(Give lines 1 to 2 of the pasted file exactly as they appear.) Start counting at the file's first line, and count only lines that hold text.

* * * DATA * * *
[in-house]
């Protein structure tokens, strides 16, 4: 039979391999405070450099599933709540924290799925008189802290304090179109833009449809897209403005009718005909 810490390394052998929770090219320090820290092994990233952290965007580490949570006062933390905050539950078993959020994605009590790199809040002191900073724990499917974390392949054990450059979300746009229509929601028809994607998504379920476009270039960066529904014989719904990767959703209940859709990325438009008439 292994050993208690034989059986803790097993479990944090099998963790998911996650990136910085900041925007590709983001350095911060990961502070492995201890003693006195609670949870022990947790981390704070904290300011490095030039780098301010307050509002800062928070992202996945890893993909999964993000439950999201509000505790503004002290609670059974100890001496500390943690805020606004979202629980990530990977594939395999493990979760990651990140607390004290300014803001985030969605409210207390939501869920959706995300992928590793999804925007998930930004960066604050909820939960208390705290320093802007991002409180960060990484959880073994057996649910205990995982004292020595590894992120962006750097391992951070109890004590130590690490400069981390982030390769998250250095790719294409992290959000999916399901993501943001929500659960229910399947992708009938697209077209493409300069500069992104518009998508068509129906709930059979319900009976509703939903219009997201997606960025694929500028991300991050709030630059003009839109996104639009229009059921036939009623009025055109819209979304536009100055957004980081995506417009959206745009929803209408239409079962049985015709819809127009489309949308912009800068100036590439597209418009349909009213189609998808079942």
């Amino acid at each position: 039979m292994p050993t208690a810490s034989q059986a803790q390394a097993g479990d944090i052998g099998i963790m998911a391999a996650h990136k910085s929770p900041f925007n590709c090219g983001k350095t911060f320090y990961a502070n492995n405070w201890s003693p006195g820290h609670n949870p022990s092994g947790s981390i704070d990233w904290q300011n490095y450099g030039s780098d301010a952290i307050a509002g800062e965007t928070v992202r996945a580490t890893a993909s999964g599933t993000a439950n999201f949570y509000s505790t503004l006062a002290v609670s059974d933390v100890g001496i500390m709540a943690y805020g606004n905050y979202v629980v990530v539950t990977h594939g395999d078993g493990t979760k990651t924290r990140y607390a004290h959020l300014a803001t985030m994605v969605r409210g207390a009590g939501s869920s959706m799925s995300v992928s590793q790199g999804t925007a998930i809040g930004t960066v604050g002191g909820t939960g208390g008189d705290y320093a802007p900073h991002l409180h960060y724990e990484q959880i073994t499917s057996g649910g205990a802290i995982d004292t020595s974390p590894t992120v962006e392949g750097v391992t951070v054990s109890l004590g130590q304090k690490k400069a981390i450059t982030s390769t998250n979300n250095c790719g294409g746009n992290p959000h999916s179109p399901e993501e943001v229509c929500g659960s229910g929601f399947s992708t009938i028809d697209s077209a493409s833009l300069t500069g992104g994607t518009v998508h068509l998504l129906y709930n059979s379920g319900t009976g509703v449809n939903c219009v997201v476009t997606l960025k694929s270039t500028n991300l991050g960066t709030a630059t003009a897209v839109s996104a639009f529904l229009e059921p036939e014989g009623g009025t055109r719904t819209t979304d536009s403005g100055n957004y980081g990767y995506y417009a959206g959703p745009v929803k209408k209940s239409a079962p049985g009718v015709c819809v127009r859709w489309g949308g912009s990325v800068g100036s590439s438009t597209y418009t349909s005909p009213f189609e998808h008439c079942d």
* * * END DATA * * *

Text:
[in-house]
């Protein structure tokens, strides 16, 4: 039979391999405070450099599933709540924290799925008189802290304090179109833009449809897209403005009718005909 810490390394052998929770090219320090820290092994990233952290965007580490949570006062933390905050539950078993959020994605009590790199809040002191900073724990499917974390392949054990450059979300746009229509929601028809994607998504379920476009270039960066529904014989719904990767959703209940859709990325438009008439 292994050993208690034989059986803790097993479990944090099998963790998911996650990136910085900041925007590709983001350095911060990961502070492995201890003693006195609670949870022990947790981390704070904290300011490095030039780098301010307050509002800062928070992202996945890893993909999964993000439950999201509000505790503004002290609670059974100890001496500390943690805020606004979202629980990530990977594939395999493990979760990651990140607390004290300014803001985030969605409210207390939501869920959706995300992928590793999804925007998930930004960066604050909820939960208390705290320093802007991002409180960060990484959880073994057996649910205990995982004292020595590894992120962006750097391992951070109890004590130590690490400069981390982030390769998250250095790719294409992290959000999916399901993501943001929500659960229910399947992708009938697209077209493409300069500069992104518009998508068509129906709930059979319900009976509703939903219009997201997606960025694929500028991300991050709030630059003009839109996104639009229009059921036939009623009025055109819209979304536009100055957004980081995506417009959206745009929803209408239409079962049985015709819809127009489309949308912009800068100036590439597209418009349909009213189609998808079942």